1550 kHz ALG  Saharawi Arab Democratic Republic National Radio in Arabic, Tindouf, 50 kW, 27-SEP-2017, 21:01 UTC. ID: “RASD punto [?] info …” & in Arabic


1540 kHz USA-Iowa  KXEL in English, Waterloo, 50 kW, 10-OCT-2017, 02:00 UTC. ID: “The Voice of eastern Iowa, news talk 15-40, KXEL, Waterloo, Cedar Falls, Cedar Rapids …”


1521 kHz CHN  CRI Radio Kitaja, in Russian, Ürümqi, 500 kW, 23-AUG-2017, 18:00 UTC.


1521 kHz G  Radio Punj, in Hindi, Coventry, 0,04 kW, 04-SEP-2017, 23:00 UTC. ID.


1494 kHz CHN  Xinjiang RGD 738 in Chinese, 19-SEP-2017, 00:00 UTC.


1476,3 kHz IRN  IRIB Radio Kordestan in Kurdish, Marivan, 20 kW, 26-SEP-2017, 20:30 UTC. Local ID.


1467,4 kHz IRN  IRIB Radio Qom in Farsi, Qom, 100 kW, 21-SEP-2017, 23:02 UTC. Local ID: “Inja Radio Qom.”


1395 kHz HOL  Studio Denakker in Dutch, Klazienaveen, 0,1 kW, 06-SEP-2017, 20:41 UTC. ID, which is transmitted quite rarely.


1395 kHz HOL  Loostad Radio in Dutch, Apeldoorn, 0,1 kW, 15-OCT-2017, 23:00 UTC. ID.


1377 kHz CHN  CNR 1 Xingyang in Chinese, Xingyang, 600 kW, 24-SEP-2017, 20:28 UTC.


1278 kHz IRN  IRIB Radio Kermanshah in Farsi, Kermanshah, 10 kW, 16-OCT-2017, 02:05 UTC. Local ID.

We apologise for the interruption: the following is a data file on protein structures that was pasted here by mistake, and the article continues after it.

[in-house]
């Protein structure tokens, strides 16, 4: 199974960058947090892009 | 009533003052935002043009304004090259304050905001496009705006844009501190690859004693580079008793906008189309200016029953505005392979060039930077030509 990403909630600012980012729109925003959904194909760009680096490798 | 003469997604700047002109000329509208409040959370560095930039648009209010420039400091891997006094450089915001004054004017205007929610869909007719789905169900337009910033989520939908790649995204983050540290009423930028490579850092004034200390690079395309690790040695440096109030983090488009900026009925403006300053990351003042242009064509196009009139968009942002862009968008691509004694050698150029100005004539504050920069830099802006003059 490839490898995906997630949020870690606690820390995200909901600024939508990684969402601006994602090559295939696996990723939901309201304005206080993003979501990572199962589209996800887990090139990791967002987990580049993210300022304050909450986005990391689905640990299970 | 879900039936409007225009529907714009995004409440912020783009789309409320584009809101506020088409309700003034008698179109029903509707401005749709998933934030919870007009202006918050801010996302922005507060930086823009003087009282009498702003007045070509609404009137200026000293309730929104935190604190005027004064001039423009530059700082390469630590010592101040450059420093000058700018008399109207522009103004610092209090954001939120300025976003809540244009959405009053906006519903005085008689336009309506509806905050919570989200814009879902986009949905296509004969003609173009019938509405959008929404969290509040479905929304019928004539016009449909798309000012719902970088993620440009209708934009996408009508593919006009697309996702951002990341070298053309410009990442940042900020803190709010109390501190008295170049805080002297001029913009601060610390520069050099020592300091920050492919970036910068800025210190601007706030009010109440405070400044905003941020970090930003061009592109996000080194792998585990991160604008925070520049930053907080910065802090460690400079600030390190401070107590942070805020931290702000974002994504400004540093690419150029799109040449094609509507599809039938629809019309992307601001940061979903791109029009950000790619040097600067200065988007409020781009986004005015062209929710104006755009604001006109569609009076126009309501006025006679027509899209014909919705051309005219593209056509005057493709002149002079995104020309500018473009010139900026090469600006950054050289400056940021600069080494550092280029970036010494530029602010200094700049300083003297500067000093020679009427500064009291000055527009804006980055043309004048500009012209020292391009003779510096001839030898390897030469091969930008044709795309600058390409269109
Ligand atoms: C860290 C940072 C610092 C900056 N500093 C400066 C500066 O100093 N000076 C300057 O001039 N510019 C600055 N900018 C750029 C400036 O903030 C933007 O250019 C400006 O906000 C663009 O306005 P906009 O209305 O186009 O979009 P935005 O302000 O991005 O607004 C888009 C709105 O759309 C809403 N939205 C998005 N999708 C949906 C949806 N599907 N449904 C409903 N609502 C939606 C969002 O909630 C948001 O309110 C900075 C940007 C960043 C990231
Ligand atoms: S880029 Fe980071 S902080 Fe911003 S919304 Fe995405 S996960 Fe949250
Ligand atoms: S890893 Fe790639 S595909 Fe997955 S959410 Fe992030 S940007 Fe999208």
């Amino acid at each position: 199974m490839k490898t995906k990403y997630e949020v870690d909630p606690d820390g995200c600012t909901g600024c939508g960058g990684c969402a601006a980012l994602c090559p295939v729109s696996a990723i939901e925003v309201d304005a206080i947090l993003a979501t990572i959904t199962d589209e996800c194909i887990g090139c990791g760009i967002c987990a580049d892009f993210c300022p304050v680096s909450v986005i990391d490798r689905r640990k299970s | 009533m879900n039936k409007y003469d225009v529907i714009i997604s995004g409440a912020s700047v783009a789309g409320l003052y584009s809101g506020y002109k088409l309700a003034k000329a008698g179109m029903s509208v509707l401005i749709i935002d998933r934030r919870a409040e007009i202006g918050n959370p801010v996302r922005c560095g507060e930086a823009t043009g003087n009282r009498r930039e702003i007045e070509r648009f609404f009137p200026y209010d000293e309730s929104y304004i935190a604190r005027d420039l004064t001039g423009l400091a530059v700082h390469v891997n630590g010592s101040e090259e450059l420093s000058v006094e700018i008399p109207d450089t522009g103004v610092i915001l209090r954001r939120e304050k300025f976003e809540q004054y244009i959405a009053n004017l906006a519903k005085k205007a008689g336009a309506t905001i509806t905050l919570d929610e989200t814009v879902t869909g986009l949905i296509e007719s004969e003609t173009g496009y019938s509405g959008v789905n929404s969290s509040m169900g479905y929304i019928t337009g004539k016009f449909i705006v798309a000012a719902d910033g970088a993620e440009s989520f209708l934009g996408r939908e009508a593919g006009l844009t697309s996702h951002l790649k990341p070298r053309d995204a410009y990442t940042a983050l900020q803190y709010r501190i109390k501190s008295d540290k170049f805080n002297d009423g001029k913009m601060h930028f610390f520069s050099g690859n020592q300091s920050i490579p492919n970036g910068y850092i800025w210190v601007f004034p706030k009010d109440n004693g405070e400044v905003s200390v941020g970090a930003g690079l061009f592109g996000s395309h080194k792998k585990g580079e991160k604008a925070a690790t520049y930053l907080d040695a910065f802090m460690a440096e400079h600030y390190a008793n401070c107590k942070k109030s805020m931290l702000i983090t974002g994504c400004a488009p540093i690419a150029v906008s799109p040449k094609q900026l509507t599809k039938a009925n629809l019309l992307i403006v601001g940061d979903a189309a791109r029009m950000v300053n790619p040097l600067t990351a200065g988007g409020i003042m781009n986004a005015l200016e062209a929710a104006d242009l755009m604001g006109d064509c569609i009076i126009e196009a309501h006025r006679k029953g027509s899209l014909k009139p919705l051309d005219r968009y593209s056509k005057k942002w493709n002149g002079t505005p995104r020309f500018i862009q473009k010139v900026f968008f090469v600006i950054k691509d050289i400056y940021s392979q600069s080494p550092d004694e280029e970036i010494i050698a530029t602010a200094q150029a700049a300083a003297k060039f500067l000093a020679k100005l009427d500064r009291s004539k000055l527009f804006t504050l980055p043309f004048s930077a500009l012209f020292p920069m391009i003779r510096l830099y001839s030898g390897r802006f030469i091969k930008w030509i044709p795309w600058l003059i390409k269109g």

1323 kHz ROU  Radio Neumarkt in German, Targu-Mures, 15 kW, 25-SEP-2017, 18:00 UTC. Local ID: “Hier ist Radio Neumarkt mit dem Programm in deutscher Sprache.”


1296 kHz AFG  Radio Ashna in Pashtu, Kabul, 400 kW, 25-SEP-2017, 17:00 UTC. ID.


1278 kHz IRN  IRIB Radio Kermanshah in Farsi, Azarshahr, 200 kW, 19-SEP-2017, 19:21 UTC. Local ID.


1269 kHz UAE  Radio Asia in Malay/English, Ras-al-Khaimah, 200 kW, 19-SEP-2017, 18:00 UTC. Jingle-ID.


1188 kHz IRN  IRIB Radio Payam in Farsi, Tehran, 300 kW, 06-JUL-2017, 20:30 UTC. ID: “Radio Payam” (which is not a location, but a format, meaning “message” with music, traffic and news).